Emergency planning in the manufacturing industry

Emergency planning in the manufacturing industry

Posted on February 14, 2018

By Cory Sander, Safety Trainer

Does your manufacturing company have a functioning Emergency Management System (EMS) or Emergency Plan? An EMS can improve employee morale, response readiness, and above all else communication and the overall safety of everyone at your workplace.

If you don’t already have an EMS\Emergency Plan, or they’re outdated and it’s been some time since you reviewed yours; here are seven important factors to consider:

 

  1. Has an Emergency Risk Assessment been conducted for an awareness of all potential hazards and consequences? If so, when was it last conducted? Best practice is tour your facility and ask questions to all employees. After all, they might see or know something you may have missed during your own assessment.
  2. Fire\Evacuation Plans – do they include evacuation fire drills (annually and for all shifts), muster points, emergency services contacts, emergency services tours (fire department, Paramedics, Police, RCMP, etc)?
  3. Neighboring businesses – do they have chemical substances that are explosive, flammable, or can be airborne, and if they do what are their emergency plans? This may be accomplished with a conversation with neighboring businesses about possible hazards and future concerns, and any safety issues they may have already in place may be helpful for your facility as well.
  4. Inclement weather (e.g. storms, blizzards, ice, tornadoes, etc.) Imagine a scenario where over a foot of snow falls overnight. Electricity is out, heat is not available, icy roads and/or flooding affects transportation. Perhaps the province declares a weather emergency and asks people to stay off the roads. Do you have a policy in place to handle this?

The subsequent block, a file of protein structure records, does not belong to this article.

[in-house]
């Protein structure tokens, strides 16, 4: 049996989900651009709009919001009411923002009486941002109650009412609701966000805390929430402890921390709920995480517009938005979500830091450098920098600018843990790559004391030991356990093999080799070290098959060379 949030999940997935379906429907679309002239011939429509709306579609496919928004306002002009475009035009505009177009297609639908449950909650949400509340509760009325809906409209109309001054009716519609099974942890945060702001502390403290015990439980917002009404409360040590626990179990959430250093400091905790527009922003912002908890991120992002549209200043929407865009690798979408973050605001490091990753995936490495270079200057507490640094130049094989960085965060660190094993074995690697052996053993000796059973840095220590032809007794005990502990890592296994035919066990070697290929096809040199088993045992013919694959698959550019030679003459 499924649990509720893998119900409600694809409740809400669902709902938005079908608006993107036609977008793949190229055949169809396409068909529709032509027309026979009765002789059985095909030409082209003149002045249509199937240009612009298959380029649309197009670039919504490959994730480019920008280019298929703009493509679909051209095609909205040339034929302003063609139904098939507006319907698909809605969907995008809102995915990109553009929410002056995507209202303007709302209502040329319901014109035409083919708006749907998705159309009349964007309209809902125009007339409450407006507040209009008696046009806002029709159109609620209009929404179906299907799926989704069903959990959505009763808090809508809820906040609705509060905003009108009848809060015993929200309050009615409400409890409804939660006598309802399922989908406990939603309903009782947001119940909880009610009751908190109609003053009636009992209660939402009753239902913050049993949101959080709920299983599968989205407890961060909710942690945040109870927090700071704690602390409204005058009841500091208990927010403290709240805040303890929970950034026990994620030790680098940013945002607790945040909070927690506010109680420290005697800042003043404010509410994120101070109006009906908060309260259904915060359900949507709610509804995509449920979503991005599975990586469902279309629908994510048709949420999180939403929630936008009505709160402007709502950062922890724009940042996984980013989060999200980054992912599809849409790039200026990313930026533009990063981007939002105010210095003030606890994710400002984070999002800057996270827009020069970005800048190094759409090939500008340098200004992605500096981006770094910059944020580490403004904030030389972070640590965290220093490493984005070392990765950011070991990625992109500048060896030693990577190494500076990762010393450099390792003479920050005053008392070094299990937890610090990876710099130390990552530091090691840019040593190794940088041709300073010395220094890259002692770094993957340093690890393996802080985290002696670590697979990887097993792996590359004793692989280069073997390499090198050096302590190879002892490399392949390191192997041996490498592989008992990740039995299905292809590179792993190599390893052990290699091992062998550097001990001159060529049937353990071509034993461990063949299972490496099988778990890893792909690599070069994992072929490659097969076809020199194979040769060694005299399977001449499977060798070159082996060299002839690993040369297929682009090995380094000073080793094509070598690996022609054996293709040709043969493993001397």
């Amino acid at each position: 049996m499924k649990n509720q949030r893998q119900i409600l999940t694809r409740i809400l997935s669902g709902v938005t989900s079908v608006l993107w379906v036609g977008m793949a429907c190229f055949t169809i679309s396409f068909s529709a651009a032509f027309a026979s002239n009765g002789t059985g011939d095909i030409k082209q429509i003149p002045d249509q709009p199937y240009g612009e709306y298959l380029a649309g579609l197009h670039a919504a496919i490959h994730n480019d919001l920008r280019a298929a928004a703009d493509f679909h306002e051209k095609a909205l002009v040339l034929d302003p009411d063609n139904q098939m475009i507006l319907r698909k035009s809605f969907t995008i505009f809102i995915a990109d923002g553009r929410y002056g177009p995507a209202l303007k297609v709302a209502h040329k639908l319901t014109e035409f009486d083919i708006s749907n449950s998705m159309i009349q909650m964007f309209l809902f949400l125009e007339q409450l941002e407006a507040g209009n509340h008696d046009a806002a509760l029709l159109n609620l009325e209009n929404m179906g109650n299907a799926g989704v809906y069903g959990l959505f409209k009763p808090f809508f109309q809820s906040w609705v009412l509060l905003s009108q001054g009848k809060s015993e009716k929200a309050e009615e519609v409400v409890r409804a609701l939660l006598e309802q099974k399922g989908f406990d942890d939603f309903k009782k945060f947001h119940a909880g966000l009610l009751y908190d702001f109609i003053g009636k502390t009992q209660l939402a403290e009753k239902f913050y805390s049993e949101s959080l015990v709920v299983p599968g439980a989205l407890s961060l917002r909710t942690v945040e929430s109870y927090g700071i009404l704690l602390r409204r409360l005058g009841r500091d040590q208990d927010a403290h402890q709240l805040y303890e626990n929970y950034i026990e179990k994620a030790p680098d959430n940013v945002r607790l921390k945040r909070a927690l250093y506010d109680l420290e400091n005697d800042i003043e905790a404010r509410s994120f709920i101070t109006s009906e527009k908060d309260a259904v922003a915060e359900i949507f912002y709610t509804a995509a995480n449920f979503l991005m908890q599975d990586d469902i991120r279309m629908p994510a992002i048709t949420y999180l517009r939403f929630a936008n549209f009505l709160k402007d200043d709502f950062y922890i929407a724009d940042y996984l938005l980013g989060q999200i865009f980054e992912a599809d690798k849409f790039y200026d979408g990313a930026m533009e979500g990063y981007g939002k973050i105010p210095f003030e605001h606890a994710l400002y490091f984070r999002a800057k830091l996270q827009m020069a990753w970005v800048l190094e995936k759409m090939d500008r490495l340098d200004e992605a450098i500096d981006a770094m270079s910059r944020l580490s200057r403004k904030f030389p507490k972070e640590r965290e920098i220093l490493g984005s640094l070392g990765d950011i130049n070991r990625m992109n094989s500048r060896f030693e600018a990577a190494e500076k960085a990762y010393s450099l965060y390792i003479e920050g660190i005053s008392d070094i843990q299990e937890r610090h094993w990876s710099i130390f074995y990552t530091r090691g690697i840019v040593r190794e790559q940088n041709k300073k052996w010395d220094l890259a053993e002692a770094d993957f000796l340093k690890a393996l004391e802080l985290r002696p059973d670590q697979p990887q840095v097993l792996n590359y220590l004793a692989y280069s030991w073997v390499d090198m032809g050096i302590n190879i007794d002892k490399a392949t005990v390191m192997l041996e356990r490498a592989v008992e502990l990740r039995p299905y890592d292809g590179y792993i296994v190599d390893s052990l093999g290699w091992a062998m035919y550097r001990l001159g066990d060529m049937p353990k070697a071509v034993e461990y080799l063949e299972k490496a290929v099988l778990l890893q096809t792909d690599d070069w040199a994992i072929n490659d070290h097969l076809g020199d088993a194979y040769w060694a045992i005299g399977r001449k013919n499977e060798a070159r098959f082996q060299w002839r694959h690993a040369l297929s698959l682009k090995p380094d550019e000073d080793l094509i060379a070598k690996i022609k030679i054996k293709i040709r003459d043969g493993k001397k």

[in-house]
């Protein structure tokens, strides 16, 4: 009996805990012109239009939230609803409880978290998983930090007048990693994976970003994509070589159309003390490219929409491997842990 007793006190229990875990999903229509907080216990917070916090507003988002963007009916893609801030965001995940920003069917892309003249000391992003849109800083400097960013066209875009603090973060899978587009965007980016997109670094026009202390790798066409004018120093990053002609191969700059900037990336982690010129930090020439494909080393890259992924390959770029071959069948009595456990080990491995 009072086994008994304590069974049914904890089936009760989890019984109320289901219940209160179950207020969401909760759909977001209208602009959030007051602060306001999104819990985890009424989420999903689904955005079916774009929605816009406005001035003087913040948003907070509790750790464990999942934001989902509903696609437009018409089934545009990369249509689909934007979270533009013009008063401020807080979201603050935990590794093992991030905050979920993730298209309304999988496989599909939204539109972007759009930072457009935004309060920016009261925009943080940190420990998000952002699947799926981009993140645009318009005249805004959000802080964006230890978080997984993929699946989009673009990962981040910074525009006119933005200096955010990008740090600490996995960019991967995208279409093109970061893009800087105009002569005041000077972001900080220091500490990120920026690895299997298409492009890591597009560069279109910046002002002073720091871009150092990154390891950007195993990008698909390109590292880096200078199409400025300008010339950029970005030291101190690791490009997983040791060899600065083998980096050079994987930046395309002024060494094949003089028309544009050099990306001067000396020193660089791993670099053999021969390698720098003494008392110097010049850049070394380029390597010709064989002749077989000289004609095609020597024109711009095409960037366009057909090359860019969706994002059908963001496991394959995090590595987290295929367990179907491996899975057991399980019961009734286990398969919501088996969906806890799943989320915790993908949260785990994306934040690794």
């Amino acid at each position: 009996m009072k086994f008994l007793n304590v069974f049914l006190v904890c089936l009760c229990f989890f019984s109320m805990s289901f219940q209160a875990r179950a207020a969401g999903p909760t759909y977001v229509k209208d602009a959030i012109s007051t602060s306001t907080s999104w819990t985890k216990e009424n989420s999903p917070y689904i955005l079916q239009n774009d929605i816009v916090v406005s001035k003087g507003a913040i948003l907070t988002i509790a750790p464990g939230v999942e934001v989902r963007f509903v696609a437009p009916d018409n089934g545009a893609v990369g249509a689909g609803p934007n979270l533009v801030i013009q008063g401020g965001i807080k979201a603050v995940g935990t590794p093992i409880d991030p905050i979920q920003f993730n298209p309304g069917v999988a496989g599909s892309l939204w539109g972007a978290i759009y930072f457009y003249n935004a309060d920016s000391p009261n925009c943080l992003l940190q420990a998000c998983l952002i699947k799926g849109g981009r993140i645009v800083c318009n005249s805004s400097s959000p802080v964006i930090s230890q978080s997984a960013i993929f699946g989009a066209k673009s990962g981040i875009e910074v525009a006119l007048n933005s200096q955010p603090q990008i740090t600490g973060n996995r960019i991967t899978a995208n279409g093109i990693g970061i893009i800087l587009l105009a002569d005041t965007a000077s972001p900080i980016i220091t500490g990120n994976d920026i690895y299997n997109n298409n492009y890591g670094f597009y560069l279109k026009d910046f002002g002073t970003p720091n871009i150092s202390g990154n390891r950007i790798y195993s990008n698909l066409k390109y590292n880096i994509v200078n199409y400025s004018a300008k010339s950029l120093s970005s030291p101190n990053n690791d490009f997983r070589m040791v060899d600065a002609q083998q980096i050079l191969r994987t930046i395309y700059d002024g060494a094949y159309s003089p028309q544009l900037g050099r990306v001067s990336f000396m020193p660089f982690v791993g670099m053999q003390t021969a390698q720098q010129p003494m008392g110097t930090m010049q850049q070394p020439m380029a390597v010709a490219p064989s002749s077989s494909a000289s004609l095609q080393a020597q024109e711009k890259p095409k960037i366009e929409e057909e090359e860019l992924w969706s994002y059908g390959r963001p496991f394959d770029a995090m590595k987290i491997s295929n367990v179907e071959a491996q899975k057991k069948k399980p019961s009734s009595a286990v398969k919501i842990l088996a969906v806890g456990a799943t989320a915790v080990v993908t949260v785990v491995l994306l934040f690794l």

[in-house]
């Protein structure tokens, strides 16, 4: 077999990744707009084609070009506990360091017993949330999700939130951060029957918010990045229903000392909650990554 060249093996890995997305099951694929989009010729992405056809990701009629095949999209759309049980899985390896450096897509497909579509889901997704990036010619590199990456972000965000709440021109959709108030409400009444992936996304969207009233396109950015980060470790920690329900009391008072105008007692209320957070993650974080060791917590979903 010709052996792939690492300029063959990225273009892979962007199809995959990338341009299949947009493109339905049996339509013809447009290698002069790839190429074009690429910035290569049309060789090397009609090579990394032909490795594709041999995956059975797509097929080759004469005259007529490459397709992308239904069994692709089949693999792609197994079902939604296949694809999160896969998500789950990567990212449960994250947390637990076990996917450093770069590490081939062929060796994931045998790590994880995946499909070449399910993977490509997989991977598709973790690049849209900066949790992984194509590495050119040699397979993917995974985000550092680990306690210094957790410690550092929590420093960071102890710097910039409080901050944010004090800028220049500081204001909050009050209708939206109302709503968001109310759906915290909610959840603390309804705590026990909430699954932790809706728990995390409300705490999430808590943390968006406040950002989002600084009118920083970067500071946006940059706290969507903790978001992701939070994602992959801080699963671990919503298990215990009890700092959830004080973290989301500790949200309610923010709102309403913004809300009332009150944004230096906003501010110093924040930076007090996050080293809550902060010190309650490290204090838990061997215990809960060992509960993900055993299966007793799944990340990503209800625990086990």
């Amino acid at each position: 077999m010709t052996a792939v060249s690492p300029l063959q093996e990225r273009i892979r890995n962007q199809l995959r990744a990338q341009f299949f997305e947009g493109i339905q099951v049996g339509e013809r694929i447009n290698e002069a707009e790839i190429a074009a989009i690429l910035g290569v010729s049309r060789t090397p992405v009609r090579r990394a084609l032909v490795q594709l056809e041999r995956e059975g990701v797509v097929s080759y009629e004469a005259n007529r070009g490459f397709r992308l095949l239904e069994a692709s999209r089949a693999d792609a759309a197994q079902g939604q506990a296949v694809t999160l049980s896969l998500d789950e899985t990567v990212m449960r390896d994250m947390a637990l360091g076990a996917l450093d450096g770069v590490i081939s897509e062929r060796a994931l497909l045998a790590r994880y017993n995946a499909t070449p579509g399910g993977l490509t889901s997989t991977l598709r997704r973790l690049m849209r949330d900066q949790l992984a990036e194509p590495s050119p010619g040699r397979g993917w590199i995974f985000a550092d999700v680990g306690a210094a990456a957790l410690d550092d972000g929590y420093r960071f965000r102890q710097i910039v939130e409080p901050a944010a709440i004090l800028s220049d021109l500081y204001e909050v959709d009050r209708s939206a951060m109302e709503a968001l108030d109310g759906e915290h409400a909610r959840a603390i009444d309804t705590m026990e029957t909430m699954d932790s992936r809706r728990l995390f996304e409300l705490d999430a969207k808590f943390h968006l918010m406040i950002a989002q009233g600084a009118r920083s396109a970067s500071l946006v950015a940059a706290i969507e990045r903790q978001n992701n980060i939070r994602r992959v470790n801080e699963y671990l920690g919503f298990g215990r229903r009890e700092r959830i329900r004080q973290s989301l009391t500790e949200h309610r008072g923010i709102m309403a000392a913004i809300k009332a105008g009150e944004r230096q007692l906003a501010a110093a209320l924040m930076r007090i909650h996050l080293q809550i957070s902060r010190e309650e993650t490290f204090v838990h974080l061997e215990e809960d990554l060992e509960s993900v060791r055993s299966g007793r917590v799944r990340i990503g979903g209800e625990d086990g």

5. Intruders (e.g. disgruntled worker, former spouse or active shooter). Security, conflict resolution training and training for warning signs are all important factors in today’s workplace. Are you current on best practices and do all of your employees in key positions (including new hires) have the information they need?
  6. Communication of all emergency\fire\evacuation plans. Are they posted throughout the facility and all site-specific areas, including entrances and exits? Is signage sufficient and easy to understand regardless of literacy level?
  7. A follow up and review of the Emergency Management System should be conducted frequently (and at a minimum annually). Moreover, it’s not just enough to have the policies on the books. Perhaps more importantly, the EMS should be reviewed with all affected parties (ownership, management, and front-line workers, etc.).

Does the EMS process seem overwhelming? Do you have process in place but aren’t sure how to identify priority areas to review? Made Safe can help. Contact us one of our manufacturing industry safety experts today to get started.